Sadly, Hurd then went a bit crazy, calling Mirecki a sissy for not making a better show of himself during the attack, and then launching into a groundless conspiracy theory about people in Kansas law enforcement being implicated in Mirecki's beating. Furthermore, Hurd was so incensed that other PT contributors would deign to disagree with him on this issue, that he has decided to end his association with the blog. His parting shot that, “There are contributors to PT whose personal politics are far closer to the rightist mob revealed above than to people with whom I will remain associated.” is completely untrue and uncalled for.

In comments left at other blogs I have seen some people wondering why PT would leave this post up, when so many contributors do not agree with it. The answer is simple. PT is a confederation of individual bloggers. There is no central authority, and no contributor has ever been censored in any way. We are united solely by our love of science, our concern for good science education, and our contempt for creationism in all its forms. As a group we agree on little else. Despite the heated exchange of e-mails on this issue, I still regard this as one of PT's great strengths.

On potentially incendiary issues we often have some discussion among ourselves about the best way to handle things. But in the end, the decision about what to say in a given blog entry lies entirely with the author of the post. As much as I dislike Gary's post, I think the precedent of having some central authority vote to take it down would be far worse than simply leaving it up.

Let me end on a personal note. My first job out of graduate school was a post-doc in the Mathematics Department at Kansas State University (not to be confused with The University of Kansas, where Mirecki works). I spent three very happy years there. But the fact remains that I would not even consider accepting a permanent position at a Kansas university right now. In fact, it's hard to imagine any young scientist accepting a position at KU if he or she had any options at all (and anyone KU is likely to find attractive will almost certainly have options). Regardless of whether the religious right has any culpability in Mirecki's beating, the fact remains that the current environment in Kansas is so right-wing and so hostile to science that I don't see how a scientist of any sort could feel comfortable working there. Apparently, merely being impolite towards the religious right is enough to get you condemned by high government officials in Kansas. Is there a scholar in the world who would consider Kansas a congenial place to work?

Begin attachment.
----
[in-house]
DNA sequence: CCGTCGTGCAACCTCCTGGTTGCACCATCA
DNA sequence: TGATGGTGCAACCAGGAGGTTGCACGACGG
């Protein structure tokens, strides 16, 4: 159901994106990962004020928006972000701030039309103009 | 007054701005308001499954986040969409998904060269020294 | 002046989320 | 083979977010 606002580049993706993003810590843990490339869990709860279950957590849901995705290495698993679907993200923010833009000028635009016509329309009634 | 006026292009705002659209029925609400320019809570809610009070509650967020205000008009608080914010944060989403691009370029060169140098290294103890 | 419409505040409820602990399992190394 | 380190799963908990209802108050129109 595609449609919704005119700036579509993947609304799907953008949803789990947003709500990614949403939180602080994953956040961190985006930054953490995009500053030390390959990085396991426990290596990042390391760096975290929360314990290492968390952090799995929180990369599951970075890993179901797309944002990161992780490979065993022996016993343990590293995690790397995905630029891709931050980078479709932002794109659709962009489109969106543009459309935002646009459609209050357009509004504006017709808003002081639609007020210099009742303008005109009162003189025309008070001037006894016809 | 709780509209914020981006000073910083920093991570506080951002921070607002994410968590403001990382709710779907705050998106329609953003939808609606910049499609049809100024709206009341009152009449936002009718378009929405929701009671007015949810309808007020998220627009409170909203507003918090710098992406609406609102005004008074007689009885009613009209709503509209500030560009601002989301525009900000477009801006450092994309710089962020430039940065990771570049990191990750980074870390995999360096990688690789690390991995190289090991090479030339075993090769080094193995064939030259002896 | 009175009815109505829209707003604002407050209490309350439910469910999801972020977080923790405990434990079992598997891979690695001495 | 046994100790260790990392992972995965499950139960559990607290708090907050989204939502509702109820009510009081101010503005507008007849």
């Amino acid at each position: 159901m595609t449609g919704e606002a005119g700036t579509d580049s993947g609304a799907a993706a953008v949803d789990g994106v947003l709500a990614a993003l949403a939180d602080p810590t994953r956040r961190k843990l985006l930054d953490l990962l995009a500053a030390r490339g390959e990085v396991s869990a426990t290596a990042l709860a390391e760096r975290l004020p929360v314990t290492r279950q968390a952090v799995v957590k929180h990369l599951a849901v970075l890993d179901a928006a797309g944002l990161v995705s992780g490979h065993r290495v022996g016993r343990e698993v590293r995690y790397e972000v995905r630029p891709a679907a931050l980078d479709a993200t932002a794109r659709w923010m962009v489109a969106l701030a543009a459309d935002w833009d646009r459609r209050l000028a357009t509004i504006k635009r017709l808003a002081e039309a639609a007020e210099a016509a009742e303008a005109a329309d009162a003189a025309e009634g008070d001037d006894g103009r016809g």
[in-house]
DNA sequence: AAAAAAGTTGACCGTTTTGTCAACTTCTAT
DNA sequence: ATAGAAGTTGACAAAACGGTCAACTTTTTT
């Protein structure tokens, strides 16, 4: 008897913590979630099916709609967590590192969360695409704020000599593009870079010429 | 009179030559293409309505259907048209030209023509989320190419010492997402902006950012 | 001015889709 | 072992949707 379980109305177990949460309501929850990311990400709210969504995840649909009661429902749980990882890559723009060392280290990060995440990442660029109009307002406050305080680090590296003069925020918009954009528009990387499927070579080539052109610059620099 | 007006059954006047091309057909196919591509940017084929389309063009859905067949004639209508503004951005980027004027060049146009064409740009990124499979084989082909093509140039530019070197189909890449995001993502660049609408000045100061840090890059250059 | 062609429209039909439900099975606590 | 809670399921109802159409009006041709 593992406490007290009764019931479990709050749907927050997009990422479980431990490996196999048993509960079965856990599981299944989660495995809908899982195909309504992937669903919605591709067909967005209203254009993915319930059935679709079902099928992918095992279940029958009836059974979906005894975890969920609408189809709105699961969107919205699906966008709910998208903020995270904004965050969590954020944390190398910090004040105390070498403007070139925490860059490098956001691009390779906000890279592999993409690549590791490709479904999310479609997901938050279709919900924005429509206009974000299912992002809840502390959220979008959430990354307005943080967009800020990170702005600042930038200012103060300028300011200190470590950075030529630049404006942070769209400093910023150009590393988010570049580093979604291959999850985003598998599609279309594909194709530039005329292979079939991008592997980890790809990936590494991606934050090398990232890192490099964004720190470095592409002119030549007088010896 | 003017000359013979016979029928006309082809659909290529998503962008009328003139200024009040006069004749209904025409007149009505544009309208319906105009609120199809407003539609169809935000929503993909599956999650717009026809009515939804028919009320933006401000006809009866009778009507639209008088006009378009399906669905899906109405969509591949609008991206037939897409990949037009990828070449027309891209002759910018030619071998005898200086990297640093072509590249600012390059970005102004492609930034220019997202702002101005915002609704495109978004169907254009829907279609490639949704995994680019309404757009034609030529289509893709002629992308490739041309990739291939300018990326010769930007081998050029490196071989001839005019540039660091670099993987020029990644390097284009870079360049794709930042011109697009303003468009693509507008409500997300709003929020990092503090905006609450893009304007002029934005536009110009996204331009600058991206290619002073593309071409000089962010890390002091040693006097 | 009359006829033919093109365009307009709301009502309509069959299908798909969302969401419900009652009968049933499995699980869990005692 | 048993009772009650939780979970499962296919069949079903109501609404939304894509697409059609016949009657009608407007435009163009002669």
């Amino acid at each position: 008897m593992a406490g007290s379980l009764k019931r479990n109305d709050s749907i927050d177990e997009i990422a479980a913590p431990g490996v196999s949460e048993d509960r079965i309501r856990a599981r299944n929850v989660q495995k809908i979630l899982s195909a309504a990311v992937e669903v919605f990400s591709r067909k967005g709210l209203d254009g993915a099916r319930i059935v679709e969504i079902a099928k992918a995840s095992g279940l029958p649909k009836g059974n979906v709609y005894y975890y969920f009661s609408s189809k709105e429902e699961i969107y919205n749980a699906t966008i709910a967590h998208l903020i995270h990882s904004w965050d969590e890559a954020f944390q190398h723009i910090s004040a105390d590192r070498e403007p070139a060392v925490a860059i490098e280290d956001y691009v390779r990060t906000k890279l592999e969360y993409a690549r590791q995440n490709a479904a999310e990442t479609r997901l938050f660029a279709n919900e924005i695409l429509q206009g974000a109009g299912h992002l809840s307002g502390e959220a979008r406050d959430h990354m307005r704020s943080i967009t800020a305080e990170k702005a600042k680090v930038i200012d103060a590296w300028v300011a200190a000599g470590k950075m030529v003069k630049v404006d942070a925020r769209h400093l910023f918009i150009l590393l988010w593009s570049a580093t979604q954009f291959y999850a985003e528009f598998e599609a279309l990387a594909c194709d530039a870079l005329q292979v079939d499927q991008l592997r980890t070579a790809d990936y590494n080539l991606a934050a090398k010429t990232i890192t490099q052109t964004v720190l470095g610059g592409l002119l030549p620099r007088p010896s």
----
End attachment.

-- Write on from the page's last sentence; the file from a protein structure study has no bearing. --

At 8:15 AM, Anonymous Anonymous said...


This is a well thought essay, and I appreciate it. I do have one question. You wrote:

"What is undeniable is that Mirecki was relieved of his position as department chair on the basis of some rude remarks about Christian fundamentalism that he made in an e-mail on what he thought was going out on a private list-serv."

That may very well be true. But given, if I have the timeline correct, that he resigned--or was asked to resign--after he was attacked--isn't there some chance that information that is not, at the moment, public, also played a role? Perhaps related to same information that played a part in PT's restraint?